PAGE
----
Twitter’s Continuing Monetization Challenge

Press reports have been pretty consistent over the past year or so about the underwhelming financial performance of Twitter.  Here’s the trend line for Twitter shares of stock since the beginning of 2014:

 

Twitter share price trend

 

… And beyond the financial performance, I’ve been writing about Twitter’s fundamental business challenges off and on for well over five years now.

While Twitter undoubtedly has its place in the social realm — its place in “breaking news” is a biggie — it remains a frustrating platform for advertisers, which is one reason Twitter’s business model has turned out to be less effective than Facebook’s.

Recent stats from eMarketer reveal that over 50 million Internet users in the United States are accessing their Twitter accounts via any device at least monthly.

That equates to about fifth of U.S. Internet users — and nearly three in ten people active on social networks.

So … this means that many people are seeing ads on Twitter. And that’s confirmed through an evaluation conducted by Cowen & Company which finds that well over half of U.S. adult Twitter users are e encountering ads on their Twitter feed at least every 10 or 20 tweets.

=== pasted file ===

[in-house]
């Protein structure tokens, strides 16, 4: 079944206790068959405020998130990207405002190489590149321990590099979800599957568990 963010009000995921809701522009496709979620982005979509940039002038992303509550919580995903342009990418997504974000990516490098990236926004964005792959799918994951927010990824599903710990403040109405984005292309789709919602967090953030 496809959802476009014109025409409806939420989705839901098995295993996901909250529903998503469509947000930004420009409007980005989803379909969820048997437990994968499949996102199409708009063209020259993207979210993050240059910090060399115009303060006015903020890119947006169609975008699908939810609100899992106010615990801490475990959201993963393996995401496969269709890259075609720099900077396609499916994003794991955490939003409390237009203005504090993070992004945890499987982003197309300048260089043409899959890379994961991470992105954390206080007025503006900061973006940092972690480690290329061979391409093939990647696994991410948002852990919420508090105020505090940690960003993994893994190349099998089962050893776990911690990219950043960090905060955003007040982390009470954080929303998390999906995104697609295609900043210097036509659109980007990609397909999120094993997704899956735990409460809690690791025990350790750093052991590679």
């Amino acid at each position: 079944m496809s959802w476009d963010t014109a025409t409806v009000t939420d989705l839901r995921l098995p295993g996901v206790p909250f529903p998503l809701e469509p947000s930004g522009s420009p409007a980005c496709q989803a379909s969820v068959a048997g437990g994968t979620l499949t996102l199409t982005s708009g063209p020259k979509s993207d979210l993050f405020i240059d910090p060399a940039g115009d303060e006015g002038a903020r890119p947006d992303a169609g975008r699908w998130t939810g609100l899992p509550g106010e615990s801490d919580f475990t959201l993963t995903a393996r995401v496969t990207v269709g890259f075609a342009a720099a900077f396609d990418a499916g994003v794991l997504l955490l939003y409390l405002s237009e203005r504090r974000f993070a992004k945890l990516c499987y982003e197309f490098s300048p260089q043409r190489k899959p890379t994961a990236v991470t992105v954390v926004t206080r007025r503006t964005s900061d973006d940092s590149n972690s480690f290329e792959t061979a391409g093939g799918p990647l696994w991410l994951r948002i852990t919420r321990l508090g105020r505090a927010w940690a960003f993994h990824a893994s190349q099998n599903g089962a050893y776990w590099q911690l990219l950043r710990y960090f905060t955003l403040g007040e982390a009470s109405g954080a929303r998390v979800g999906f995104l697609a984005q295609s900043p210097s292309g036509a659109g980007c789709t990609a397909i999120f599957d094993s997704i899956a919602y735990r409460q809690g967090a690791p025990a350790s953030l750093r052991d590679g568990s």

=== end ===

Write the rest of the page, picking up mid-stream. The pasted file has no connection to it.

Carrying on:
Predictably, most of the advertising pertains to retail, app installations and travel. Those are pretty relevant as broad advertising categories.

It’s just … many Twitter users aren’t finding the ads effective.  Here’s what Cowen’s findings show in terms of user feelings about Twitter advertising:

  • Ads on Twitter are relevant and/or insightful: ~3%
  • Ads are OK: ~26%
  • Ads are not really relevant: ~45%
  • Ads are usually a poor fit: ~14%

These results suggest that advertisers need to improve their targeting capabilities significantly if they wish to reach the right audience segments with relevant messages.

More fundamentally, current attitudes about Twitter advertising pose continuing challenges for Twitter as it attempts to further-monetize its platform. The tepid performance of Twitter shares since the beginning of 2014 underscores how the company continues to cast about for answers to that fundamental challenge.  I wonder when (or if) the company will ever figure it all out.

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